Since access to electrical signals is moving towards the edges of the network, OSA will play an important diagnostic role in adding and dropping optical signals in transmission systems. Selected, added, or dropped channels, at any network point, will go through QoS monitoring in the optical domain using the protocol and bit-rate-independent Q-factor test. The Q-factor, proportional to BER, is a statistical measurement based on the analysis of the eye diagram for a given signal. Alternatively, QoS of dropped or added signals might be measured using protocol dependent methods, where signals undergo an optical-electrical-optical (OEO) conversion.

The relationship between analog parameters and the Q-factor must be developed to identify the QoS. Using the simple expression of Q-factor with the OSNR measurement (by OSA or pilot tone technique), the transport system operation may be maintained to an acceptable level by setting the alarm thresholds based on the evaluated value of the Q-factor.

Digital techniques for the characterization of optical signals rely on errored block detection. Blocks in digital form are monitored by an error detection code (EDC), which enables the detection of an errored block with a certain probability. An example of an EDC is Bit Interleaved Parity (BIP) used in SONET/SDH systems. The BIP approach has been adopted for the Digital Wrapper frame in optical transport networks. The BIP code calculated over the frame is written in the overhead of the following frame. At the receiver end, the BIP code is calculated over each frame and compared to the transmitted code, by counting individual code violations or considering each frame as a single block. In ITU-T G.709, it is agreed that applying BIP within the Digital Wrapper frame is sufficient for monitoring channels in the optical domain.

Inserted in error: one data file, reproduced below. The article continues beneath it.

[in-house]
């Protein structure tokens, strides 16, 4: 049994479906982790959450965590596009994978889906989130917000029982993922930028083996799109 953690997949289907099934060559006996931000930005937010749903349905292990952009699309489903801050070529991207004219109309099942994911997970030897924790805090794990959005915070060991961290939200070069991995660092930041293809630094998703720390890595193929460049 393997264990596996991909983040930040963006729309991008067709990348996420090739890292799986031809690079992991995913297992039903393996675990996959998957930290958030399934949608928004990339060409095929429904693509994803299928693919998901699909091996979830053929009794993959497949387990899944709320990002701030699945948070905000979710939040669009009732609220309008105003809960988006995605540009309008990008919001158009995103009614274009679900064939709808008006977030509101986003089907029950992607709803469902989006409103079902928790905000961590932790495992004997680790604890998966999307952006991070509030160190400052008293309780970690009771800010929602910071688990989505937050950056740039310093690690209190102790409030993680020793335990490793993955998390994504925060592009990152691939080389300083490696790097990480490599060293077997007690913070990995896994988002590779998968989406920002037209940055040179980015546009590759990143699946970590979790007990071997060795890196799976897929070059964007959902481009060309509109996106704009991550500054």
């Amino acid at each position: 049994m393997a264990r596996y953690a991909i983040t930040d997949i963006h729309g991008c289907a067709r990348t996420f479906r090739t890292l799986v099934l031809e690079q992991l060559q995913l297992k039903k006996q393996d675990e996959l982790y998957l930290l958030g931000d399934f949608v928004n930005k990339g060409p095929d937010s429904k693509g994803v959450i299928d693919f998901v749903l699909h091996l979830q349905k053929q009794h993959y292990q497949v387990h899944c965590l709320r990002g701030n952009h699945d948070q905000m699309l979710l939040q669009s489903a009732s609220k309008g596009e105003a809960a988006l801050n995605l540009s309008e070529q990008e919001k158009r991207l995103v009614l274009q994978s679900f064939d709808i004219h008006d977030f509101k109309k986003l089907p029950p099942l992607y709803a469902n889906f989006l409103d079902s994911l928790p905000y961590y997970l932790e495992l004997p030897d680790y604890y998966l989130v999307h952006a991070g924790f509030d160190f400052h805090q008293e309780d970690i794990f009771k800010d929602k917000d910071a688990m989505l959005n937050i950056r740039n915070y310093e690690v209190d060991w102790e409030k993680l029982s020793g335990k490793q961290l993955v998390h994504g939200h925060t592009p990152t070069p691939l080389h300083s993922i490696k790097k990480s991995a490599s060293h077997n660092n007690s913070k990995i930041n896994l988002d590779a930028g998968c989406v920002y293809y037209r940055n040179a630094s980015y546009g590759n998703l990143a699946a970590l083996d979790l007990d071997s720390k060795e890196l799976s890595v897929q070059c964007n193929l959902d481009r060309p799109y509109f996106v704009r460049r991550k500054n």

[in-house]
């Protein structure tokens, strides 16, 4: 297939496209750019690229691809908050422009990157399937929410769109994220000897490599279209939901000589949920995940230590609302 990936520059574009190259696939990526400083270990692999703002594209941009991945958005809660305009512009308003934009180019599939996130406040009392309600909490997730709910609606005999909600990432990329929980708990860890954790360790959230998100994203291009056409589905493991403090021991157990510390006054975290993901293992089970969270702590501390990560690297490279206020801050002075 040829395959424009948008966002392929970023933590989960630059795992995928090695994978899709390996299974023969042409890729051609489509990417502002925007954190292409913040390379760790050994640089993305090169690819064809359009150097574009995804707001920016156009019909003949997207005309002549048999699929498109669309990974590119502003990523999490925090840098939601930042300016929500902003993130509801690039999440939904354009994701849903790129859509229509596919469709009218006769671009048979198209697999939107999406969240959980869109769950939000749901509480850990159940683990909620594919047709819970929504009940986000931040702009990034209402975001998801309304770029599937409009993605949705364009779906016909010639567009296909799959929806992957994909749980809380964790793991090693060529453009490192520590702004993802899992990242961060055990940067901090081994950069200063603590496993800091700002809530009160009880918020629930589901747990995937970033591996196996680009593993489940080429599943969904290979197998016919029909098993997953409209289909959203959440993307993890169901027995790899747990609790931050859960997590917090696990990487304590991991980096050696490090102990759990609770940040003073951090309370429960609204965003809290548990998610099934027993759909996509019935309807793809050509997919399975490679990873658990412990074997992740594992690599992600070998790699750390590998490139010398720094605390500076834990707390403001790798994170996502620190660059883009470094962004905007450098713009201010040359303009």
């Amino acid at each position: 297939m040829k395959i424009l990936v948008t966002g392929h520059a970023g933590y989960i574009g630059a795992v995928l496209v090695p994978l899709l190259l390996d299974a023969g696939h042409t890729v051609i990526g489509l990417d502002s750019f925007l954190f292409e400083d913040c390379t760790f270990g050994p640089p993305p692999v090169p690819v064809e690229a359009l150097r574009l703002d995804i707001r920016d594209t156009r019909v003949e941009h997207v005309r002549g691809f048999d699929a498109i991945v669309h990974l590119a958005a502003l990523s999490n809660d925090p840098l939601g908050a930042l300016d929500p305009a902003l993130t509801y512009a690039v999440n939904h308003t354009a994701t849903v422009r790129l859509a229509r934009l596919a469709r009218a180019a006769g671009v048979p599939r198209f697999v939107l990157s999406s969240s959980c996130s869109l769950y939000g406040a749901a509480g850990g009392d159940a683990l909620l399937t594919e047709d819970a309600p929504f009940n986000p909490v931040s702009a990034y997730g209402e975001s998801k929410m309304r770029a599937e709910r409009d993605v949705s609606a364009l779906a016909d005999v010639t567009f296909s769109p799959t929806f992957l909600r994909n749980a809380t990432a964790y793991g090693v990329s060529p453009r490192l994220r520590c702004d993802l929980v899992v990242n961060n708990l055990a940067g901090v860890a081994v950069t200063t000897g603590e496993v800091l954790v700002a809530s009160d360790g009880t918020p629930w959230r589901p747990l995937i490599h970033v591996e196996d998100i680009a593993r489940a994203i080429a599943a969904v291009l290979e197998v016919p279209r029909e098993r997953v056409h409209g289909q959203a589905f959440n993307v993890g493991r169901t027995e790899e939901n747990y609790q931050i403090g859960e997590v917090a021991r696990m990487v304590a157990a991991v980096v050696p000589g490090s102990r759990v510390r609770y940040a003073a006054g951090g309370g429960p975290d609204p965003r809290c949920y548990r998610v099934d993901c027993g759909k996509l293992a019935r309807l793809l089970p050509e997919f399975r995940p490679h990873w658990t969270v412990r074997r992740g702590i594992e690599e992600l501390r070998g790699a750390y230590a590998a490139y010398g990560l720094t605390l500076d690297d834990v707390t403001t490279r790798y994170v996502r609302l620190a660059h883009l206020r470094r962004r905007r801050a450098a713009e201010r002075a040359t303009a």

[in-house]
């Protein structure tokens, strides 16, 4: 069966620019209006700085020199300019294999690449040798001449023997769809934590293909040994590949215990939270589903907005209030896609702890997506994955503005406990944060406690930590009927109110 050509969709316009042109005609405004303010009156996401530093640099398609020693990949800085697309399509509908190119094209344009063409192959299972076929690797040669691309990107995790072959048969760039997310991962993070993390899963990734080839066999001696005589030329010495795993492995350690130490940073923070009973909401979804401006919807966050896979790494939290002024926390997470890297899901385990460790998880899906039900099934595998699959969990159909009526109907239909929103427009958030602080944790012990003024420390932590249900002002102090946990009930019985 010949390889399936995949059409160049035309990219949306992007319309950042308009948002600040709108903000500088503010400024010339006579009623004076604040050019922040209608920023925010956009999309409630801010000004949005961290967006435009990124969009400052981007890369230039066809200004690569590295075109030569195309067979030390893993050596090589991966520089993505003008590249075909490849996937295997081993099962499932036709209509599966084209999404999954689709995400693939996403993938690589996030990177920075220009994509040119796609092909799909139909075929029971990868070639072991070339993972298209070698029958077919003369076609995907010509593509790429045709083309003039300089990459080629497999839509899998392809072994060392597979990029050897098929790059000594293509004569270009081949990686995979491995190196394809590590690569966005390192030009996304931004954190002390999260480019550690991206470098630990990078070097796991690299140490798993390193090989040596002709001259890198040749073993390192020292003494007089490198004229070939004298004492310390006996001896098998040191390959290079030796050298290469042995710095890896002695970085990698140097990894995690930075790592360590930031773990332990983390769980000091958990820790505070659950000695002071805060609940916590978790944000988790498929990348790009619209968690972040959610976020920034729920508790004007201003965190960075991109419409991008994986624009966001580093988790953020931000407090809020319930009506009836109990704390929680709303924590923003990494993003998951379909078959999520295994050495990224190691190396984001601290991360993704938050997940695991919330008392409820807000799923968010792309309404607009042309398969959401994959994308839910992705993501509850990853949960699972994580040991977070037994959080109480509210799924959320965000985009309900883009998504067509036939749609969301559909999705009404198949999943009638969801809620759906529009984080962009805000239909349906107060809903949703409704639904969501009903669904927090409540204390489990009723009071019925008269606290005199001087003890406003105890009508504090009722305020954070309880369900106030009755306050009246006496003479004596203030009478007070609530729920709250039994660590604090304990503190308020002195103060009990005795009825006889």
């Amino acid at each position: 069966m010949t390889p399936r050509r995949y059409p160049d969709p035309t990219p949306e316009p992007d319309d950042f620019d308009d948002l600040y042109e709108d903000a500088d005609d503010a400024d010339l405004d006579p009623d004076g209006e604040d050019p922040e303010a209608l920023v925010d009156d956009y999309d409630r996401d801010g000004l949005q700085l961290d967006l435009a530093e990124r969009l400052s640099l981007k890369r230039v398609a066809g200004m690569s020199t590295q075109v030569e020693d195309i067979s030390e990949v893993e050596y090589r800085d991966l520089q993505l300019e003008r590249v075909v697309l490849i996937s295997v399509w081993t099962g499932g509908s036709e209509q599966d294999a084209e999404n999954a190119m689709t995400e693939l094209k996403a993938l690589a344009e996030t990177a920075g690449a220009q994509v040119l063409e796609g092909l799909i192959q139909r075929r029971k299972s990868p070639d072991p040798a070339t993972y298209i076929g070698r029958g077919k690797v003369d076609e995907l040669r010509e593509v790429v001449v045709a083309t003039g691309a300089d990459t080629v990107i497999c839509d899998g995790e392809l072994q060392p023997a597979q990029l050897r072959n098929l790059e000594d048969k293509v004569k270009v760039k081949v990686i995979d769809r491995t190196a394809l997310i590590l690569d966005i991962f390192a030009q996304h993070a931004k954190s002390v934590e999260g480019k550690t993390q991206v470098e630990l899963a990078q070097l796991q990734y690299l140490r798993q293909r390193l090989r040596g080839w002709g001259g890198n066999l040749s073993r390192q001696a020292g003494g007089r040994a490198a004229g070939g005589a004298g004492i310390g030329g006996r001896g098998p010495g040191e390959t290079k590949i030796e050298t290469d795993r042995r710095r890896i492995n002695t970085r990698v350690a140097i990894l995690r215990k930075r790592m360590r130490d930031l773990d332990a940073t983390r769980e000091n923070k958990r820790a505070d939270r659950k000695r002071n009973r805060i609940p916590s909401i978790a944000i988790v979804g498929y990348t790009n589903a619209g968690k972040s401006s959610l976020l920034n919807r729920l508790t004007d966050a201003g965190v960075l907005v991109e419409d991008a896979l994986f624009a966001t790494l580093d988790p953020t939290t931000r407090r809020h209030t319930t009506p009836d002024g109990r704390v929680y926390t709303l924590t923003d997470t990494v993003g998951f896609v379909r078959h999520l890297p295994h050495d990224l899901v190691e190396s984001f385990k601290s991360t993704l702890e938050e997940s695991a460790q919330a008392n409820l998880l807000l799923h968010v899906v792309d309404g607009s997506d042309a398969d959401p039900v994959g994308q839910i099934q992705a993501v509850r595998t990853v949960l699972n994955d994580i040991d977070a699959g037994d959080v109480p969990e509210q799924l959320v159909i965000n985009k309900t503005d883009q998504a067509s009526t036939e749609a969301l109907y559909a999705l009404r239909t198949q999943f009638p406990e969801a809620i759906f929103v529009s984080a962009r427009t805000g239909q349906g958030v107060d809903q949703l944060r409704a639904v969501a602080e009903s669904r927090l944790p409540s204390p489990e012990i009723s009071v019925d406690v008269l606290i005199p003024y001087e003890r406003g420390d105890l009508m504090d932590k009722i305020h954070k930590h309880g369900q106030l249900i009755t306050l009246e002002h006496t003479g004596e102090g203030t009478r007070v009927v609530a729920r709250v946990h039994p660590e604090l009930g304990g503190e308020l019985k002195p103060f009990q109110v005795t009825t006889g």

Figure 2 represents the potential application of optical performance monitoring for long-haul systems to detect, identify, and localize optical degradations. Monitoring at the node level ensures signal presence at the input and output as well as sensitivity to both noise and distortion effects. At the line amplifier sites along the DWDM system, monitoring includes measurements of OSNR, channel power and central wavelength, and noise level changes. Overall system performance needs to be coordinated by means of a network management system.

Transmission systems are becoming more optically complex; therefore, optical layer monitoring is a key enabler for the control and management of next-generation, dynamically reconfigurable optical networks to provide a high QoS and flexible services.

Analog and digital techniques will play complementary roles in next-generation optical networks. Optical performance monitoring based on analog parameters may be used inside transparent domains of the network, while standardized techniques based on digital parameters will be necessary to evaluate the end-to-end performance and to activate recovery mechanisms.

Alex Vukovic, Ph.D., P.Eng. is a research scientist at the Communication Research Centre, based in Ottawa, Ontario. He may be contacted via email at Heng Hua, a research engineer at the Communication Research Centre, may be contacted at, and Michel Savoie, MSEE, P.Eng., research manager at the Communication Research Centre, may be contacted at
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Figure 2. Optical layer performance monitoring of dynamically reconfigurable optical networks